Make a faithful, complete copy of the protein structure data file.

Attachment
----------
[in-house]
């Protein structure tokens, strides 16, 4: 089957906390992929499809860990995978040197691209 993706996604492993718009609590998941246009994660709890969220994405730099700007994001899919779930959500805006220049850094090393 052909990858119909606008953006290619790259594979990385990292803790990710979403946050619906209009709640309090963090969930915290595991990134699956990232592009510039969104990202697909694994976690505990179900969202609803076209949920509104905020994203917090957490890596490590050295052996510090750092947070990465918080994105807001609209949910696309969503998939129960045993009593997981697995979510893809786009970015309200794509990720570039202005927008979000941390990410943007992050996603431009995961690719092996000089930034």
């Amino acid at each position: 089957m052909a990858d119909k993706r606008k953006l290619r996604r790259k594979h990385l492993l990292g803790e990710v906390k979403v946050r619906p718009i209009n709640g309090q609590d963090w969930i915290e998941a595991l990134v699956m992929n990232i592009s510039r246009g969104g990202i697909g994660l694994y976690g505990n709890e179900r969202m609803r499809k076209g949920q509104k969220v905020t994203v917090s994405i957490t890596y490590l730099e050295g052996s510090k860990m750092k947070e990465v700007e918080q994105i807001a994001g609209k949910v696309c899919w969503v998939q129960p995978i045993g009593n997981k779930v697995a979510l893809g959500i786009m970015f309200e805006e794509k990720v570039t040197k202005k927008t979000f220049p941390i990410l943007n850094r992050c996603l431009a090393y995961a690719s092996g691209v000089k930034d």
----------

[in-house]
């Protein structure tokens, strides 16, 4: 089957906390992929499809860990995978040197691209 993706996604492993718009609590998941246009994660709890969220994405730099700007994001899919779930959500805006220049850094090393 052909990858119909606008953006290619790259594979990385990292803790990710979403946050619906209009709640309090963090969930915290595991990134699956990232592009510039969104990202697909694994976690505990179900969202609803076209949920509104905020994203917090957490890596490590050295052996510090750092947070990465918080994105807001609209949910696309969503998939129960045993009593997981697995979510893809786009970015309200794509990720570039202005927008979000941390990410943007992050996603431009995961690719092996000089930034």
């Amino acid at each position: 089957m052909a990858d119909k993706r606008k953006l290619r996604r790259k594979h990385l492993l990292g803790e990710v906390k979403v946050r619906p718009i209009n709640g309090q609590d963090w969930i915290e998941a595991l990134v699956m992929n990232i592009s510039r246009g969104g990202i697909g994660l694994y976690g505990n709890e179900r969202m609803r499809k076209g949920q509104k969220v905020t994203v917090s994405i957490t890596y490590l730099e050295g052996s510090k860990m750092k947070e990465v700007e918080q994105i807001a994001g609209k949910v696309c899919w969503v998939q129960p995978i045993g009593n997981k779930v697995a979510l893809g959500i786009m970015f309200e805006e794509k990720v570039t040197k202005k927008t979000f220049p941390i990410l943007n850094r992050c996603l431009a090393y995961a690719s092996g691209v000089k930034d």